“Peter and I shared a room,” I say.
He swipes at the air between us. “Don’t be a shit. Why can’t you just admit it?”
“It always seemed like us against you,” I say “I don’t know why.”
“Peter would be fifty this year,” he says like he didn’t hear me, “Did you know that?”
I didn’t, but I lie, Yes, I did, of course I did. Peter and me were awfully close. “It’s been a long time.”
“Fifty fucking years old. Dead for forty-one.” He shakes his head and rattles the ice in his empty glass until the bartender looks over. For a minute I think he might cry. A thousand people around us, coming and going, living their lives next to each other but not really with each other, and my older brother who I always hated, he was right about that, drinking whiskey and crying. It’s sad, but my brother and me can only really talk about three or four different things, and one of them is our dead brother. It’s sad how I can’t punch him either, or maybe how I don’t really want to anymore. I guess I’ve always wanted to know someone else was still miserable about all of it, but now that it’s happening, it’s a nasty business. Big brothers aren’t supposed to cry, but little brothers aren’t supposed to be dead either, I guess.
Warren leans forward into his hands, and I can see the grease stains under his fingernails. I don’t even know what business he’s in now, but I do know what grease under the fingernails means. “Can I tell you a secret?” he says. “I wasn’t as sad at mom’s funeral or at dad’s as I was a Peter’s. Isn’t that awful?” He rubs his face the way you do when you need to shave or when you’re too drunk. His cuff links pop out again, and that’s when I recognize them. They were dad’s. Dad always wore them to church, which was the only time he ever had to dress up nice.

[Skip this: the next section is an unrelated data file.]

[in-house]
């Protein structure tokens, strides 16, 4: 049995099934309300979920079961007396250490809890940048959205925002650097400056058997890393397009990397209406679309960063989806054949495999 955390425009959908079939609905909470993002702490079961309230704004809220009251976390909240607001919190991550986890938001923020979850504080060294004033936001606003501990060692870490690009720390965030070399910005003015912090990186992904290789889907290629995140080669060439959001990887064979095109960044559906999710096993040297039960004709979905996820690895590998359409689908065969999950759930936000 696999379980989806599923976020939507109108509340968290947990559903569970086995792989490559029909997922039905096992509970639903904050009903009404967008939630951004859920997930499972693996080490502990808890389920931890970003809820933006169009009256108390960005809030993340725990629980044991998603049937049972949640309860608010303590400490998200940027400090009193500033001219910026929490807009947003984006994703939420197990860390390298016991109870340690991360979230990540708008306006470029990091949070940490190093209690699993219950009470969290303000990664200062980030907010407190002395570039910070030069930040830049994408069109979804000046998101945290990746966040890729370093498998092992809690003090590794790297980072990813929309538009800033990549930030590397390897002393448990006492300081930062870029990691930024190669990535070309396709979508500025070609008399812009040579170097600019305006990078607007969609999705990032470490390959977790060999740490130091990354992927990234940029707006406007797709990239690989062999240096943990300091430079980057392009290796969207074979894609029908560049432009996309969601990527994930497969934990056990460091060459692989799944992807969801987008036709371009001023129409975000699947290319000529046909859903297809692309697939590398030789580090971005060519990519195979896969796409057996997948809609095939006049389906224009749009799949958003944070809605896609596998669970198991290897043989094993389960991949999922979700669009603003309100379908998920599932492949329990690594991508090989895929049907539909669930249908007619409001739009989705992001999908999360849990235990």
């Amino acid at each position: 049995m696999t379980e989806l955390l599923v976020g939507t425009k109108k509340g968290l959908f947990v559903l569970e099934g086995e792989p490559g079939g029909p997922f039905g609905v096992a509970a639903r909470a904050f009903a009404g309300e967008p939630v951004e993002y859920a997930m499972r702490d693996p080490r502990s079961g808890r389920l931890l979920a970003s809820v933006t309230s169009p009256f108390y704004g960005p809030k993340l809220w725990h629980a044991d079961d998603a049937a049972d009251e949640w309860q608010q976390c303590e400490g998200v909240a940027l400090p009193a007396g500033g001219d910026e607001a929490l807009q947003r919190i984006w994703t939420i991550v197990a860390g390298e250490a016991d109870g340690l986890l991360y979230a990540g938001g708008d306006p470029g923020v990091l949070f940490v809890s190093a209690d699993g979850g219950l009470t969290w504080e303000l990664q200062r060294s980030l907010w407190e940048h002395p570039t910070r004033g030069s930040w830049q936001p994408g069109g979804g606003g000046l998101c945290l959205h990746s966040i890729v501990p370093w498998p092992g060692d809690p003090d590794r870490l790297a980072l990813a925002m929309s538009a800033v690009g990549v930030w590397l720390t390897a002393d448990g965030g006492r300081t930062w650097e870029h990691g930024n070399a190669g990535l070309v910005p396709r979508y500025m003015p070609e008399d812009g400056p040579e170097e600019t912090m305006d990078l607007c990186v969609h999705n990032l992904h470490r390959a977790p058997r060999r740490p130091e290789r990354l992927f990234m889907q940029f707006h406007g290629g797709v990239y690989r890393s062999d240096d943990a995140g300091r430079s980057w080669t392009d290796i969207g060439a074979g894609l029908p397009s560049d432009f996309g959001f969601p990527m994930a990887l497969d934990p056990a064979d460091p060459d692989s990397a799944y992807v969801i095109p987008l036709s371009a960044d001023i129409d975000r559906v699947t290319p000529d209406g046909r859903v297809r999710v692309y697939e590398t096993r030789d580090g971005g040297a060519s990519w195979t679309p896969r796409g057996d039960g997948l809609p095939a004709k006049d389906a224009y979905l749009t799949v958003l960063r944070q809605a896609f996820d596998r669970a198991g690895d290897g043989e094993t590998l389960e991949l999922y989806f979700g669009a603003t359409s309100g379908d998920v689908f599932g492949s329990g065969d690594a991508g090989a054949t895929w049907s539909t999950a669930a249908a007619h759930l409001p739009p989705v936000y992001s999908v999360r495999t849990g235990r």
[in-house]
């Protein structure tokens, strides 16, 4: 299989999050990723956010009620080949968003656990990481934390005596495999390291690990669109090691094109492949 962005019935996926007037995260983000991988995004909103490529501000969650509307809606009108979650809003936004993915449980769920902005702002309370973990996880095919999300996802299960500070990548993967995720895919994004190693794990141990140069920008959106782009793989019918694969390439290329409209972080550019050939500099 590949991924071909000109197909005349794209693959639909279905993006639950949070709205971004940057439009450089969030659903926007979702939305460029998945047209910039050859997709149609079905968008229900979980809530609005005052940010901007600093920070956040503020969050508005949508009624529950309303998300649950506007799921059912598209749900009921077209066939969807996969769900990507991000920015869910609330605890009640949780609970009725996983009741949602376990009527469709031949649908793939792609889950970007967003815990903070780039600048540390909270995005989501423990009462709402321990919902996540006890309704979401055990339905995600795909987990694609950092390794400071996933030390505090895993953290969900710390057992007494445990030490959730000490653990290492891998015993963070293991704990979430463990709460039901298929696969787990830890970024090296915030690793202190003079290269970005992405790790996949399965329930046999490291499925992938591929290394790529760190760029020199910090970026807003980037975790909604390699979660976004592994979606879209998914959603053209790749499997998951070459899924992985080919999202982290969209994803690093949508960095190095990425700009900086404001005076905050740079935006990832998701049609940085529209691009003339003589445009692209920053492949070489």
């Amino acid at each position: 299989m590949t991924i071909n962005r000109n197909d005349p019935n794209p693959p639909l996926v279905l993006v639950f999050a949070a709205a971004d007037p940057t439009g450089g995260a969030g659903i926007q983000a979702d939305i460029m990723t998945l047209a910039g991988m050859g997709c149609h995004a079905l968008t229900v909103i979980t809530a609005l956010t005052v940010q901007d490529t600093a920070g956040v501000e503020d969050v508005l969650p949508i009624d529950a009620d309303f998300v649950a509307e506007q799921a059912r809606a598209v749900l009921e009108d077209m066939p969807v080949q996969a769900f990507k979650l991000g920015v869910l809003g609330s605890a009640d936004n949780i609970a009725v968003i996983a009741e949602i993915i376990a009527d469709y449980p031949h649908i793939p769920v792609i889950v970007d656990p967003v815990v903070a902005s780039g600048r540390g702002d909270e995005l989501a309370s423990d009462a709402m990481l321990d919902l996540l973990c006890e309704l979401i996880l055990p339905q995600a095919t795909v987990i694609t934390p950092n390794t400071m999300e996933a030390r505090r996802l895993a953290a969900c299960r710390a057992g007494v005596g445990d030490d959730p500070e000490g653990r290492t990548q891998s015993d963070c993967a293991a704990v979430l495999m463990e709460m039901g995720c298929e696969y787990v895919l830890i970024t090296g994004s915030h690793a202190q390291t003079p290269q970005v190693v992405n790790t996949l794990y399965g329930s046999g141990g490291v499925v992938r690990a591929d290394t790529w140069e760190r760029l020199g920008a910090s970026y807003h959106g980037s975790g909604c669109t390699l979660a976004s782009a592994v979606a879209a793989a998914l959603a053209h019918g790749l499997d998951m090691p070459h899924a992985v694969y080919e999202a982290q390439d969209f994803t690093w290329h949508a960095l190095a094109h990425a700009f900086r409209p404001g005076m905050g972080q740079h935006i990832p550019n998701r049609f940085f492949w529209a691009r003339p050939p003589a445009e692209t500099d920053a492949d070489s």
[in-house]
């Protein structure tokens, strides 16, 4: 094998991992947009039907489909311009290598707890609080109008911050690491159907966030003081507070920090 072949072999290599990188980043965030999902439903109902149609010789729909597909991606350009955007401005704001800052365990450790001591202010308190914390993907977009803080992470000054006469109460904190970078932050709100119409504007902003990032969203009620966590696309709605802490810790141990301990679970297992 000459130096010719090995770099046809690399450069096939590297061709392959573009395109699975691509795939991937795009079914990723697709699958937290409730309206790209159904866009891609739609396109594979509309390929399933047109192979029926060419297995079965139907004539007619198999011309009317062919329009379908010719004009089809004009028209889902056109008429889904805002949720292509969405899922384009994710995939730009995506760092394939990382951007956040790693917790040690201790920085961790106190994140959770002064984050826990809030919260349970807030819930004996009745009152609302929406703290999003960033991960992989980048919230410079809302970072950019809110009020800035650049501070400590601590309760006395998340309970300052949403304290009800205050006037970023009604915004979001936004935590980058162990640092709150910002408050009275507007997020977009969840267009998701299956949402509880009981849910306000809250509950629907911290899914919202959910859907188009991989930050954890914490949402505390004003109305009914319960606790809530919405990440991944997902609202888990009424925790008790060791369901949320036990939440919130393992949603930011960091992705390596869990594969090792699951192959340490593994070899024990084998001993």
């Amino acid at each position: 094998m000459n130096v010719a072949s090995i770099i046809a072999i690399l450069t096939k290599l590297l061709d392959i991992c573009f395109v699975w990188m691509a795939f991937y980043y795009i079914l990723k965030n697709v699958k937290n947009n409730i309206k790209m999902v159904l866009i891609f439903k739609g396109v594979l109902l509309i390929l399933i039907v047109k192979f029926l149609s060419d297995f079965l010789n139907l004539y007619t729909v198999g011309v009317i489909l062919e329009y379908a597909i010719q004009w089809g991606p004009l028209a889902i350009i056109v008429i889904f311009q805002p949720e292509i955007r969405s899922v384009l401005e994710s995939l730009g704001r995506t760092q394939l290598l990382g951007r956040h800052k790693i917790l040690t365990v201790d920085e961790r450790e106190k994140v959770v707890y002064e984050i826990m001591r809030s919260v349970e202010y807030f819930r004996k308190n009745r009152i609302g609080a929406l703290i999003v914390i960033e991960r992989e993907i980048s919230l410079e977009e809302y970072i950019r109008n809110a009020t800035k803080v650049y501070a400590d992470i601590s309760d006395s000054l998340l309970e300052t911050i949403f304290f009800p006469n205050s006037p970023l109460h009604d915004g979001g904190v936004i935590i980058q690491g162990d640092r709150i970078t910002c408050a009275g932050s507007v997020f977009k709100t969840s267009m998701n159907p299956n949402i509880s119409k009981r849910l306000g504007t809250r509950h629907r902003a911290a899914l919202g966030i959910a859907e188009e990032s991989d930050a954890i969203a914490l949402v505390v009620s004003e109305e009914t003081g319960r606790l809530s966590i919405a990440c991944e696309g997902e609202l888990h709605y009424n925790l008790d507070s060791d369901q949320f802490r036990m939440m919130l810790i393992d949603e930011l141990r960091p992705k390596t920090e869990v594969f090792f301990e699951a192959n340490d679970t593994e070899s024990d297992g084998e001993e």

“No,” I tell him. “I don’t think it’s so bad. Peter was a real sweet kid.”
“Remember how you wouldn’t sleep anywhere else but Peter’s bed? How dad even took it to the new apartment when he moved out?”
“What do you mean?” I ask, but even as I’m saying it, I do remember. Dad kept the bed for me. There was another person in the room a lot of those nights, too, I remember that. I’m not saying I believe in ghosts or something dumb like that, but I wasn’t alone. I’d call out and look all over the place, but I’d never find him. I needed him to help me against Warren, but he was gone. I guess I gave up on him at some point, and I guess Warren wants me to feel guilty about that. Some people never do change. […]
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Brad Felver’s fiction has recently appeared in the Colorado Review, the Minnesota Review, and Beloit Fiction Journal among other journals. He teaches at Bowling Green State University.